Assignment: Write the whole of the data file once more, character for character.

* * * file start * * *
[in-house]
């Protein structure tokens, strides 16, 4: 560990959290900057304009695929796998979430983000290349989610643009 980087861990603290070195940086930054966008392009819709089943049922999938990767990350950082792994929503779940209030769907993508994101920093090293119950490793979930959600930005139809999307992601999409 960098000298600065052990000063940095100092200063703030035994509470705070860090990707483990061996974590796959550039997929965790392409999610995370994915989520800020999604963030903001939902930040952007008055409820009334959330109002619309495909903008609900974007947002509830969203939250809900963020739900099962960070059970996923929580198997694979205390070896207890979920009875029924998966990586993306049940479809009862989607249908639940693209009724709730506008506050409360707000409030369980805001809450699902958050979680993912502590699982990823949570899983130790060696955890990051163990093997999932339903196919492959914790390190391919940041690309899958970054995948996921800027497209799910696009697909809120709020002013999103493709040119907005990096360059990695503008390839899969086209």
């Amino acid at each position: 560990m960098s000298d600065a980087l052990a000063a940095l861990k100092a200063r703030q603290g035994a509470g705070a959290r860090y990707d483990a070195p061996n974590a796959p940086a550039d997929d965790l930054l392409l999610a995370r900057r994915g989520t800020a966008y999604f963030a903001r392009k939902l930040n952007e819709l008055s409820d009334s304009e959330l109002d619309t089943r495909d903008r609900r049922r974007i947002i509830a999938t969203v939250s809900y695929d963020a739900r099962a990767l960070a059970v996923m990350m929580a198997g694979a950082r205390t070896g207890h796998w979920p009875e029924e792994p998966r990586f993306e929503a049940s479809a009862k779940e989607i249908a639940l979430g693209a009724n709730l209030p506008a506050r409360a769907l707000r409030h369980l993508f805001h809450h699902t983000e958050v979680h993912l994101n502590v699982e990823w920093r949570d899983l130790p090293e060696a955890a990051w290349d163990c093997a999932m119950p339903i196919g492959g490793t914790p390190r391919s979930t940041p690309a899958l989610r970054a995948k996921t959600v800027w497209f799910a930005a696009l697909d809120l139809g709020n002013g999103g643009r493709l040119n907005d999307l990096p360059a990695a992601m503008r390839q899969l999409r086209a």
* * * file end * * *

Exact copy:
[in-house]
């Protein structure tokens, strides 16, 4: 560990959290900057304009695929796998979430983000290349989610643009 980087861990603290070195940086930054966008392009819709089943049922999938990767990350950082792994929503779940209030769907993508994101920093090293119950490793979930959600930005139809999307992601999409 960098000298600065052990000063940095100092200063703030035994509470705070860090990707483990061996974590796959550039997929965790392409999610995370994915989520800020999604963030903001939902930040952007008055409820009334959330109002619309495909903008609900974007947002509830969203939250809900963020739900099962960070059970996923929580198997694979205390070896207890979920009875029924998966990586993306049940479809009862989607249908639940693209009724709730506008506050409360707000409030369980805001809450699902958050979680993912502590699982990823949570899983130790060696955890990051163990093997999932339903196919492959914790390190391919940041690309899958970054995948996921800027497209799910696009697909809120709020002013999103493709040119907005990096360059990695503008390839899969086209």
């Amino acid at each position: 560990m960098s000298d600065a980087l052990a000063a940095l861990k100092a200063r703030q603290g035994a509470g705070a959290r860090y990707d483990a070195p061996n974590a796959p940086a550039d997929d965790l930054l392409l999610a995370r900057r994915g989520t800020a966008y999604f963030a903001r392009k939902l930040n952007e819709l008055s409820d009334s304009e959330l109002d619309t089943r495909d903008r609900r049922r974007i947002i509830a999938t969203v939250s809900y695929d963020a739900r099962a990767l960070a059970v996923m990350m929580a198997g694979a950082r205390t070896g207890h796998w979920p009875e029924e792994p998966r990586f993306e929503a049940s479809a009862k779940e989607i249908a639940l979430g693209a009724n709730l209030p506008a506050r409360a769907l707000r409030h369980l993508f805001h809450h699902t983000e958050v979680h993912l994101n502590v699982e990823w920093r949570d899983l130790p090293e060696a955890a990051w290349d163990c093997a999932m119950p339903i196919g492959g490793t914790p390190r391919s979930t940041p690309a899958l989610r970054a995948k996921t959600v800027w497209f799910a930005a696009l697909d809120l139809g709020n002013g999103g643009r493709l040119n907005d999307l990096p360059a990695a992601m503008r390839q899969l999409r086209a």